Tesla Causes Trouble in Missouri Over Direct Sales Tactic

Jan 25, 2015 04:00 PM EST | Matt Mercuro


The Missouri Auto Dealers Association is suing the Missouri Department of Revenue and its director, Nia Ray, for letting Tesla sell vehicles directly to consumers in state.

The lawsuit was filed this week in Cole Country Circuit Court, according to the St. Louis Post-Dispatch.

The Missouri Auto Dealers Association, or MADA, claims the revenue department broke state law when it issued a dealers license to the Palo Alto, California-based automaker to sell vehicles in Missouri.

Tesla, which was founded in 2003, does not sell its cars through a normal franchised dealership. Instead, the EV company, run by CEO and co-founder Elon Musk, sells cars from company-owned stores and over the internet.

There are almost 200 Model S vehicles in Missouri, according to Tesla.

MASA represents 381 franchise car dealers and maintains that state law requires a manufacturer to sell vehicles through a dealer holding a valid franchise agreement with the manufacturer.

Tesla opened a $2 million service center in University City, MO, in 2013 after it was issued a dealer license by the revenue department. Since then, the automaker has added a number of charging stations and a brand new store in Kansas City, MO, back in December.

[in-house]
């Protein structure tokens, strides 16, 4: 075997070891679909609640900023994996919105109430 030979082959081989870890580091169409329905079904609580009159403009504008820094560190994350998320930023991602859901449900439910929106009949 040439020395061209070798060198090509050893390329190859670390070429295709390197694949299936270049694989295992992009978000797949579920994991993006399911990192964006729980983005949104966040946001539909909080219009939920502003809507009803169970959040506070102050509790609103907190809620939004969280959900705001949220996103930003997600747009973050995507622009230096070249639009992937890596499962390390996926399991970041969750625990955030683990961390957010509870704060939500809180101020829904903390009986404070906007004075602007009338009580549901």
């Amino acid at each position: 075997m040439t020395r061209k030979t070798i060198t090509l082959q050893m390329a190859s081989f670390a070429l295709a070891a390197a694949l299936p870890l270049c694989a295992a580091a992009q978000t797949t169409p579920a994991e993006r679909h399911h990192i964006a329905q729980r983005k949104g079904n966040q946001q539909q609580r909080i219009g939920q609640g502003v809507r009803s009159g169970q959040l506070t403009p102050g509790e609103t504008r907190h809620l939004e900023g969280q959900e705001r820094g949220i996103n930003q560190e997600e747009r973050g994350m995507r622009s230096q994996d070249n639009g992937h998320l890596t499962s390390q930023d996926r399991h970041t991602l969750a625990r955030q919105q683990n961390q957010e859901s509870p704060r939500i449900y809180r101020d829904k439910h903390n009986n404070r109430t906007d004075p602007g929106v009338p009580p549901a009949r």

MADA claims that letting Musk and his company sell cars without a proper dealer, the revenue department and director Nia Ray have "created a non-level playing field were one entity - Tesla - is subject to preferential tremens and all bona fide dealers are discriminated against," according to the St. Louis Post-Dispatch.

MADA's attorney and former revenue department deputy director, Lowell Pearson, said that Missouri "disadvantages hundreds of Missouri car dealers who have been doing business for many, many years."

He added that the group is asking the court to ban the revenue department from renewing Tesla's license for the University City location and from receiving other dealer licenses in other places around the state.

"It's quite well established that a car manufacturer cannot sell vehicles directly to the public and they must be sold through a licensed dealer," Pearson said to the Post Dispatch.

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